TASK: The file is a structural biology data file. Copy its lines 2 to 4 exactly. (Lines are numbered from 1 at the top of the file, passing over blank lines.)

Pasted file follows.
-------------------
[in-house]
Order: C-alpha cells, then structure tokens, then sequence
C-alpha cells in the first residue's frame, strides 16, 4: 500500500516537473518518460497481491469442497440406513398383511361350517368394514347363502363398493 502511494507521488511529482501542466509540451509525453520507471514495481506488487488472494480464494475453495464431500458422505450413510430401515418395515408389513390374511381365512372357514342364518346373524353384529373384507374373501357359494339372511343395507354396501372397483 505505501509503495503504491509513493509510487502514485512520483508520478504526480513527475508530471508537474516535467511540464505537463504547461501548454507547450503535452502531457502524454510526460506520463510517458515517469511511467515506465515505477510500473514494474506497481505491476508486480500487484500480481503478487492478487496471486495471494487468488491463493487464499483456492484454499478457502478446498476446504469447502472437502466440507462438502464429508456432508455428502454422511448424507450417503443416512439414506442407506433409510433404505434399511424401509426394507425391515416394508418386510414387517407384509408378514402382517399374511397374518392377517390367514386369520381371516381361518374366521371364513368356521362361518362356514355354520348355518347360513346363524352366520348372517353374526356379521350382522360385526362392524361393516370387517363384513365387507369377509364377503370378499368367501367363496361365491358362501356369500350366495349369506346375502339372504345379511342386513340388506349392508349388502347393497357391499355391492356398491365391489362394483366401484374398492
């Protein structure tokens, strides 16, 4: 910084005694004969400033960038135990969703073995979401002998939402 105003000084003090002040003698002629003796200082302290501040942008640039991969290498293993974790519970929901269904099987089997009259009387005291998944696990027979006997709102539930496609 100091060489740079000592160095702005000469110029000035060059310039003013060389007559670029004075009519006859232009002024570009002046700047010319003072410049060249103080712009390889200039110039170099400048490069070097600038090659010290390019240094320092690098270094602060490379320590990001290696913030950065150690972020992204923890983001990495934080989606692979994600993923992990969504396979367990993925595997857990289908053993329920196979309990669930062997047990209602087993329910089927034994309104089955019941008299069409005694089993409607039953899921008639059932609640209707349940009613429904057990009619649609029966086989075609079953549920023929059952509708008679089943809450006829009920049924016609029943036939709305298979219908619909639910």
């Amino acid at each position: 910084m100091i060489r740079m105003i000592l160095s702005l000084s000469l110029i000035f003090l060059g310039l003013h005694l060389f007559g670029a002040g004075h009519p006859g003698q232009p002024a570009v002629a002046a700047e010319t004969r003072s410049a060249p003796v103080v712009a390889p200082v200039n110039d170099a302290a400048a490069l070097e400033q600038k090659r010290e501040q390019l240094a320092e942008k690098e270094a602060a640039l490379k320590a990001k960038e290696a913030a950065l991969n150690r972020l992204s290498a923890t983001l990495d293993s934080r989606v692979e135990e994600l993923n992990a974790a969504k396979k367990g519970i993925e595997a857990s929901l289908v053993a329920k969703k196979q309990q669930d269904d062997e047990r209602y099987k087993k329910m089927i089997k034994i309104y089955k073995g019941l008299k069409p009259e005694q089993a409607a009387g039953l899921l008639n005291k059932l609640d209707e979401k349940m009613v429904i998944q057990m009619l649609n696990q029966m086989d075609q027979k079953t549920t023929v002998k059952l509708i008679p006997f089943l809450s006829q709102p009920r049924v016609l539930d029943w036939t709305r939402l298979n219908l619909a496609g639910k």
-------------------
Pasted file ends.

Order: C-alpha cells, then structure tokens, then sequence
C-alpha cells in the first residue's frame, strides 16, 4: 500500500516537473518518460497481491469442497440406513398383511361350517368394514347363502363398493 502511494507521488511529482501542466509540451509525453520507471514495481506488487488472494480464494475453495464431500458422505450413510430401515418395515408389513390374511381365512372357514342364518346373524353384529373384507374373501357359494339372511343395507354396501372397483 505505501509503495503504491509513493509510487502514485512520483508520478504526480513527475508530471508537474516535467511540464505537463504547461501548454507547450503535452502531457502524454510526460506520463510517458515517469511511467515506465515505477510500473514494474506497481505491476508486480500487484500480481503478487492478487496471486495471494487468488491463493487464499483456492484454499478457502478446498476446504469447502472437502466440507462438502464429508456432508455428502454422511448424507450417503443416512439414506442407506433409510433404505434399511424401509426394507425391515416394508418386510414387517407384509408378514402382517399374511397374518392377517390367514386369520381371516381361518374366521371364513368356521362361518362356514355354520348355518347360513346363524352366520348372517353374526356379521350382522360385526362392524361393516370387517363384513365387507369377509364377503370378499368367501367363496361365491358362501356369500350366495349369506346375502339372504345379511342386513340388506349392508349388502347393497357391499355391492356398491365391489362394483366401484374398492
């Protein structure tokens, strides 16, 4: 910084005694004969400033960038135990969703073995979401002998939402 105003000084003090002040003698002629003796200082302290501040942008640039991969290498293993974790519970929901269904099987089997009259009387005291998944696990027979006997709102539930496609 100091060489740079000592160095702005000469110029000035060059310039003013060389007559670029004075009519006859232009002024570009002046700047010319003072410049060249103080712009390889200039110039170099400048490069070097600038090659010290390019240094320092690098270094602060490379320590990001290696913030950065150690972020992204923890983001990495934080989606692979994600993923992990969504396979367990993925595997857990289908053993329920196979309990669930062997047990209602087993329910089927034994309104089955019941008299069409005694089993409607039953899921008639059932609640209707349940009613429904057990009619649609029966086989075609079953549920023929059952509708008679089943809450006829009920049924016609029943036939709305298979219908619909639910």